People often say they need a “change in scenery.” Usually, they mean a break from the city, or a getaway to the beach; hardly do they ever trade forests for forests. In true rebellion, my family abandoned the trees of Northern New York for the trees of Stowe, Vermont during the summer of 2013. (www.trappfamily.com)
Stowe boasts of many attractions that my brother and I were eagerly anticipating: zip-lining through the trees, canoeing down lazy rivers, hiking winding trails, swimming in calm lakes- basically anything an active family could imagine. My personal interest, however, resided with the von Trapp Family Lodge, located 2.9 miles outside of Stowe.
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My excitement stemmed from the fact that it was the estate owned by the von Trapp family after they fled Austria to escape the Nazis. Yes, this was the family portrayed in the beloved musical, The Sound of Music. And yes, I am enamored with Julie Andrews and have listened to the soundtrack numerous times. (And I might even sing along shamelessly every time).
Anyway, my excitement was met with disappointment; I don’t know what I was expecting, but the house and grounds were not anything impressive: indeed, there was a sizeable house; and indeed, there were sprawling grounds; but it was a dismal, down-trodden place, surviving only upon the legacy of the von Trapp name. In fact, the best part was the gift shop, where an array of memorabilia for the film was held like bait above the heads of hopeless fanatics.
With hopes of salvaging our battered expectations, we wandered the property. Things began to look bright again (figuratively, as the clouds in the sky hung lower than a fat man on a zip line) when we found the Frisbee golf course. Eagerly we paid for our rental Frisbees and set out for some friendly competition.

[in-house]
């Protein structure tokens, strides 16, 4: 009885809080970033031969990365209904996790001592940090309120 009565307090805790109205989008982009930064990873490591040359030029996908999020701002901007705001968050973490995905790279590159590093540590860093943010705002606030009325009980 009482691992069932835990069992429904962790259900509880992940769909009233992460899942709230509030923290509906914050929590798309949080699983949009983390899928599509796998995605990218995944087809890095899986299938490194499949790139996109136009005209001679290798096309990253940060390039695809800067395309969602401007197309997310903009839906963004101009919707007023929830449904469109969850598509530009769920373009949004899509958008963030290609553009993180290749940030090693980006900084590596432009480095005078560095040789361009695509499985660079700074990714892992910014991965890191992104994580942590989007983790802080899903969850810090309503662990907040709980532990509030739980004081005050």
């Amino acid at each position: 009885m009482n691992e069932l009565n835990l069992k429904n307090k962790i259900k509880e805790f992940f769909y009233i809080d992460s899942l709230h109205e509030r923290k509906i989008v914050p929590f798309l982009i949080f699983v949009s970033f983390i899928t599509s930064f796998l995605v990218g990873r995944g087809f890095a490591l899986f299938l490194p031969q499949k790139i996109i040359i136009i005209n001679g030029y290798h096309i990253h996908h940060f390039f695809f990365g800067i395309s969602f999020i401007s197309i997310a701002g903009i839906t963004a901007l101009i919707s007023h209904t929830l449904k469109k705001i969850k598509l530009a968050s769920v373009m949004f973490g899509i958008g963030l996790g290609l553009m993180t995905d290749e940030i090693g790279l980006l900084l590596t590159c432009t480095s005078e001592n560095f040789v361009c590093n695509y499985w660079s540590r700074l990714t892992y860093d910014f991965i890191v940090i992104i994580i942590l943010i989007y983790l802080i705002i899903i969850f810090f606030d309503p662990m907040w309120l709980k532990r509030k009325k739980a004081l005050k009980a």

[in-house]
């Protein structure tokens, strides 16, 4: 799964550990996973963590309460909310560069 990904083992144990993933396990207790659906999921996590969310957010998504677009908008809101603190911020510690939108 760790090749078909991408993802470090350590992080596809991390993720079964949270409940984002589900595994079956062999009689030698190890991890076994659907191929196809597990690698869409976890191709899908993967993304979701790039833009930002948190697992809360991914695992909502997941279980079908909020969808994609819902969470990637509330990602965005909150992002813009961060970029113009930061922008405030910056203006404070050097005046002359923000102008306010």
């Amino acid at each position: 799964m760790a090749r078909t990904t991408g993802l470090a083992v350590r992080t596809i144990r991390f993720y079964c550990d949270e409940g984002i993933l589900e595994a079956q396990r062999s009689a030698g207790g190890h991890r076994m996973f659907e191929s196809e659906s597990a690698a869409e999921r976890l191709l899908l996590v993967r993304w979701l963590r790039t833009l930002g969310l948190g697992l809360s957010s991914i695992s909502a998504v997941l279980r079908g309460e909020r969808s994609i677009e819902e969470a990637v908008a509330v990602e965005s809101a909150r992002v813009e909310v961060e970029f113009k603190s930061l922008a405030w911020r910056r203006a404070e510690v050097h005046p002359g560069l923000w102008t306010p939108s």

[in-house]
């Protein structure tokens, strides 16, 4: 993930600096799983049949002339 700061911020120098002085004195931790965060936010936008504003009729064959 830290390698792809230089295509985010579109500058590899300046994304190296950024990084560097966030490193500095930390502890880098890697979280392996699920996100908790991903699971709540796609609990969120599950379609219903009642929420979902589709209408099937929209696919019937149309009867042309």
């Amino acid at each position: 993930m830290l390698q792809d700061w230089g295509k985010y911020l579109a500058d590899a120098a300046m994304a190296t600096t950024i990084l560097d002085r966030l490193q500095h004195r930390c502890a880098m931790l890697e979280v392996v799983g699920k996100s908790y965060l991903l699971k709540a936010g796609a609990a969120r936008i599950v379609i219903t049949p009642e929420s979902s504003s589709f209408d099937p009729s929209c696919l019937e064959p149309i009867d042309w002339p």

It turned out the course was a little more difficult than we thought; nobody told us we would be playing hide-and-go-seek with the targets AND the tee pads. After endless searching for both components of the game, we made up a few of our own spots. On top of that, it began to drizzle.
The rain brought out the humidity, and the humidity brought the bugs. Swatting around our heads, we masochistically lit our calves on fire climbing through the thick, knee-high grass covering the hills; slid through unforgiving mud retrieving poor throws; bumbled across upturned tree roots in pursuit of the trail; profusely sweat through the layer of dew and bug carcasses covering our skin; and even bid “so long, farewell, auf wiedersehen, goodbye!” to one of the Frisbees which had been irretrievably lost in the unkempt grass.
Ultimately, we gave up on ever finding all 18 holes, and instead settled for 6. We returned three Frisbees and a bitter apology, and fled the von Trapp estate with the zeal that only four, mud-covered, bug-bitten, disappointment-ridden, rain-drenched, failed frisbee-golfers could offer.
I will say this: the experience did not deter our resolution to enjoy Frisbee golf. Later that week, after zip-lining on the other side of the mountain, we thoroughly enjoyed a healthy game in Smugglers’ Notch. Not only was the weather absolutely gorgeous, but the course itself was obviously regularly tamed (bonus!).
Naturally, we discovered that none of us are actually good at Frisbee golf. Nevertheless, our efforts were worth it. In a heartbeat I would return to Stowe, and I would even pay a visit to the Trapp Family Lodge; this time, however, I would wear pants and bring plenty of bug spray.
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